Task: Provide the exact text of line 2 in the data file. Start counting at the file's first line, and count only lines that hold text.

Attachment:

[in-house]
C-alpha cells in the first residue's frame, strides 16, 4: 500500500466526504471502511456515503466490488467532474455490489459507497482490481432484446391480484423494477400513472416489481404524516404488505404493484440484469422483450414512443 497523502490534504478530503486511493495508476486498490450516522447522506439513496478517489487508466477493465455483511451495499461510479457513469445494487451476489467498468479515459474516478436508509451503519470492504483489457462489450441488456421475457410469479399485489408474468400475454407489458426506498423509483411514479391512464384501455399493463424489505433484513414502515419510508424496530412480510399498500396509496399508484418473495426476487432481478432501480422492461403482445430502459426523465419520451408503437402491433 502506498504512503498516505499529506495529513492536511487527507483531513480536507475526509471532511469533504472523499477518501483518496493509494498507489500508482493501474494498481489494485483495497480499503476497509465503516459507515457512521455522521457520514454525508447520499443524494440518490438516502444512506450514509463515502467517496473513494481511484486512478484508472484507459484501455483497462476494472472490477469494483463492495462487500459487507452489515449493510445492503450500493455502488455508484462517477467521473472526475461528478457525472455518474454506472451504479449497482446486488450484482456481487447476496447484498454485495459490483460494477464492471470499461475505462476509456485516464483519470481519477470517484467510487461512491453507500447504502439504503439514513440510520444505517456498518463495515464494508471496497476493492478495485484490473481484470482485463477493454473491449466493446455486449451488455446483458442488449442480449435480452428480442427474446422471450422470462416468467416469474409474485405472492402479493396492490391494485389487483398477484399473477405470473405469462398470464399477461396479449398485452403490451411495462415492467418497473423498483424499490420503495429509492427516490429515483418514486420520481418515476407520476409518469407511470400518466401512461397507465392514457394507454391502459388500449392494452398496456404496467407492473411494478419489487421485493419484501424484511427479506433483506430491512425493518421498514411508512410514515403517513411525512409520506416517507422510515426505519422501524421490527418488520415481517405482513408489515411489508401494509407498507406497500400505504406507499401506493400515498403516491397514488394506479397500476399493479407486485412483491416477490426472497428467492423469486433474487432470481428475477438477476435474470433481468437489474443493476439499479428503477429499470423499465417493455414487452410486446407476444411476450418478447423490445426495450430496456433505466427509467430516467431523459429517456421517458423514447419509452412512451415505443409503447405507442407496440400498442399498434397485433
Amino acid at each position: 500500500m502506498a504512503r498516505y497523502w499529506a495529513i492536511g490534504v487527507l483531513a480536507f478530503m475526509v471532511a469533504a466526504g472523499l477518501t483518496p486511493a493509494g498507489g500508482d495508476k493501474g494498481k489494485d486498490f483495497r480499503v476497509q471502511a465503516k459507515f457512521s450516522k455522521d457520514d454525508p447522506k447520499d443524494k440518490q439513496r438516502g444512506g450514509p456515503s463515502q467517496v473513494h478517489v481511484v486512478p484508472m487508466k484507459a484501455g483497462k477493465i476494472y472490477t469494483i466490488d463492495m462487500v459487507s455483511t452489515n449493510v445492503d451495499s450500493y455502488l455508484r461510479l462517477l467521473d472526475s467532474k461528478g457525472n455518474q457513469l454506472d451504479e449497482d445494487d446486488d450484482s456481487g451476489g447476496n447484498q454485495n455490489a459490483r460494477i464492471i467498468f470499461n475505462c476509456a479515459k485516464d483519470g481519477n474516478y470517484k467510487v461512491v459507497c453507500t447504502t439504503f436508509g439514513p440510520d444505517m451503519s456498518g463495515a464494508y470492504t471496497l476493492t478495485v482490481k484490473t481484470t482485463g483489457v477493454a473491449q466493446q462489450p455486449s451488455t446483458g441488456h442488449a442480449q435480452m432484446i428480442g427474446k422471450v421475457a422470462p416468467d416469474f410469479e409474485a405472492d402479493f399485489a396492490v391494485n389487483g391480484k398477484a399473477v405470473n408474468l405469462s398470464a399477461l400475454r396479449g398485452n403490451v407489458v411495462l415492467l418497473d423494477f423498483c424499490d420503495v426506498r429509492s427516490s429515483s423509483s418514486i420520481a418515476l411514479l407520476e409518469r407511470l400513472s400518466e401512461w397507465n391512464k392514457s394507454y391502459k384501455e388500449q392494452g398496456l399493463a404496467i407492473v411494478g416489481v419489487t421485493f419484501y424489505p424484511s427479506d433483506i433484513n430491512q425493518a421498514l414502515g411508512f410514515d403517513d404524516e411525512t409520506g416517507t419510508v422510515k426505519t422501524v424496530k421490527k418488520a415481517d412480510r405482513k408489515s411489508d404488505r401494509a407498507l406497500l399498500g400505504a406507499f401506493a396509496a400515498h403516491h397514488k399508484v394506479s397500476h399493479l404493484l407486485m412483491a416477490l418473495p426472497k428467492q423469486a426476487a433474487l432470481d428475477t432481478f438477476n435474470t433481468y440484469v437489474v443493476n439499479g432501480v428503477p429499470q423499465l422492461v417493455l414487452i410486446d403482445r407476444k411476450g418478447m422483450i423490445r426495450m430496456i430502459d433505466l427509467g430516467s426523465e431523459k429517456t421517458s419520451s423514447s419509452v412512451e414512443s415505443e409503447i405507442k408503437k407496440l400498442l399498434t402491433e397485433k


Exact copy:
C-alpha cells in the first residue's frame, strides 16, 4: 500500500466526504471502511456515503466490488467532474455490489459507497482490481432484446391480484423494477400513472416489481404524516404488505404493484440484469422483450414512443 497523502490534504478530503486511493495508476486498490450516522447522506439513496478517489487508466477493465455483511451495499461510479457513469445494487451476489467498468479515459474516478436508509451503519470492504483489457462489450441488456421475457410469479399485489408474468400475454407489458426506498423509483411514479391512464384501455399493463424489505433484513414502515419510508424496530412480510399498500396509496399508484418473495426476487432481478432501480422492461403482445430502459426523465419520451408503437402491433 502506498504512503498516505499529506495529513492536511487527507483531513480536507475526509471532511469533504472523499477518501483518496493509494498507489500508482493501474494498481489494485483495497480499503476497509465503516459507515457512521455522521457520514454525508447520499443524494440518490438516502444512506450514509463515502467517496473513494481511484486512478484508472484507459484501455483497462476494472472490477469494483463492495462487500459487507452489515449493510445492503450500493455502488455508484462517477467521473472526475461528478457525472455518474454506472451504479449497482446486488450484482456481487447476496447484498454485495459490483460494477464492471470499461475505462476509456485516464483519470481519477470517484467510487461512491453507500447504502439504503439514513440510520444505517456498518463495515464494508471496497476493492478495485484490473481484470482485463477493454473491449466493446455486449451488455446483458442488449442480449435480452428480442427474446422471450422470462416468467416469474409474485405472492402479493396492490391494485389487483398477484399473477405470473405469462398470464399477461396479449398485452403490451411495462415492467418497473423498483424499490420503495429509492427516490429515483418514486420520481418515476407520476409518469407511470400518466401512461397507465392514457394507454391502459388500449392494452398496456404496467407492473411494478419489487421485493419484501424484511427479506433483506430491512425493518421498514411508512410514515403517513411525512409520506416517507422510515426505519422501524421490527418488520415481517405482513408489515411489508401494509407498507406497500400505504406507499401506493400515498403516491397514488394506479397500476399493479407486485412483491416477490426472497428467492423469486433474487432470481428475477438477476435474470433481468437489474443493476439499479428503477429499470423499465417493455414487452410486446407476444411476450418478447423490445426495450430496456433505466427509467430516467431523459429517456421517458423514447419509452412512451415505443409503447405507442407496440400498442399498434397485433